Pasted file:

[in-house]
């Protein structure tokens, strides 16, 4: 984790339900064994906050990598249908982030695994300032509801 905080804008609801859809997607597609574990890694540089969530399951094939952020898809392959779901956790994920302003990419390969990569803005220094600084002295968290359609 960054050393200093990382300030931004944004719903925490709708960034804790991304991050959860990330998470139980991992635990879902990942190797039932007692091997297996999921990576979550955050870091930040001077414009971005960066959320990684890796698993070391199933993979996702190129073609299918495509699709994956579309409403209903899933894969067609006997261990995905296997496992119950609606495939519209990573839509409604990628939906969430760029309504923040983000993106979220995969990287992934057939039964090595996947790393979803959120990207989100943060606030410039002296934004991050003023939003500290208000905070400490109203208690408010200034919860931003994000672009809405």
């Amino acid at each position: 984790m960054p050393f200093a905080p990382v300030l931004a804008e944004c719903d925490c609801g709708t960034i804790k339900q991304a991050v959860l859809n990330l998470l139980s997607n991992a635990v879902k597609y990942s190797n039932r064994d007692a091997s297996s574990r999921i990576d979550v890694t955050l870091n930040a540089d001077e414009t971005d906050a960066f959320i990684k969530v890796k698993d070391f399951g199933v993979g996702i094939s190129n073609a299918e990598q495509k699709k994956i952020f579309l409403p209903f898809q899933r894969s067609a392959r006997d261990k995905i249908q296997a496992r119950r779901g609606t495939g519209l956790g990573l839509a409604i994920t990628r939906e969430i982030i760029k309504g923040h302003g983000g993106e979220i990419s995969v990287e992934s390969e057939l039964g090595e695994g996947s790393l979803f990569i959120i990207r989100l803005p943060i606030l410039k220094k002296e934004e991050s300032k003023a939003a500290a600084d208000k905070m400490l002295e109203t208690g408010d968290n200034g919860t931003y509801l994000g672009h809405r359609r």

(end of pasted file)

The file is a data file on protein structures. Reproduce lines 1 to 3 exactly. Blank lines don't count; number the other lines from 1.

[in-house]
């Protein structure tokens, strides 16, 4: 984790339900064994906050990598249908982030695994300032509801 905080804008609801859809997607597609574990890694540089969530399951094939952020898809392959779901956790994920302003990419390969990569803005220094600084002295968290359609 960054050393200093990382300030931004944004719903925490709708960034804790991304991050959860990330998470139980991992635990879902990942190797039932007692091997297996999921990576979550955050870091930040001077414009971005960066959320990684890796698993070391199933993979996702190129073609299918495509699709994956579309409403209903899933894969067609006997261990995905296997496992119950609606495939519209990573839509409604990628939906969430760029309504923040983000993106979220995969990287992934057939039964090595996947790393979803959120990207989100943060606030410039002296934004991050003023939003500290208000905070400490109203208690408010200034919860931003994000672009809405």
């Amino acid at each position: 984790m960054p050393f200093a905080p990382v300030l931004a804008e944004c719903d925490c609801g709708t960034i804790k339900q991304a991050v959860l859809n990330l998470l139980s997607n991992a635990v879902k597609y990942s190797n039932r064994d007692a091997s297996s574990r999921i990576d979550v890694t955050l870091n930040a540089d001077e414009t971005d906050a960066f959320i990684k969530v890796k698993d070391f399951g199933v993979g996702i094939s190129n073609a299918e990598q495509k699709k994956i952020f579309l409403p209903f898809q899933r894969s067609a392959r006997d261990k995905i249908q296997a496992r119950r779901g609606t495939g519209l956790g990573l839509a409604i994920t990628r939906e969430i982030i760029k309504g923040h302003g983000g993106e979220i990419s995969v990287e992934s390969e057939l039964g090595e695994g996947s790393l979803f990569i959120i990207r989100l803005p943060i606030l410039k220094k002296e934004e991050s300032k003023a939003a500290a600084d208000k905070m400490l002295e109203t208690g408010d968290n200034g919860t931003y509801l994000g672009h809405r359609r």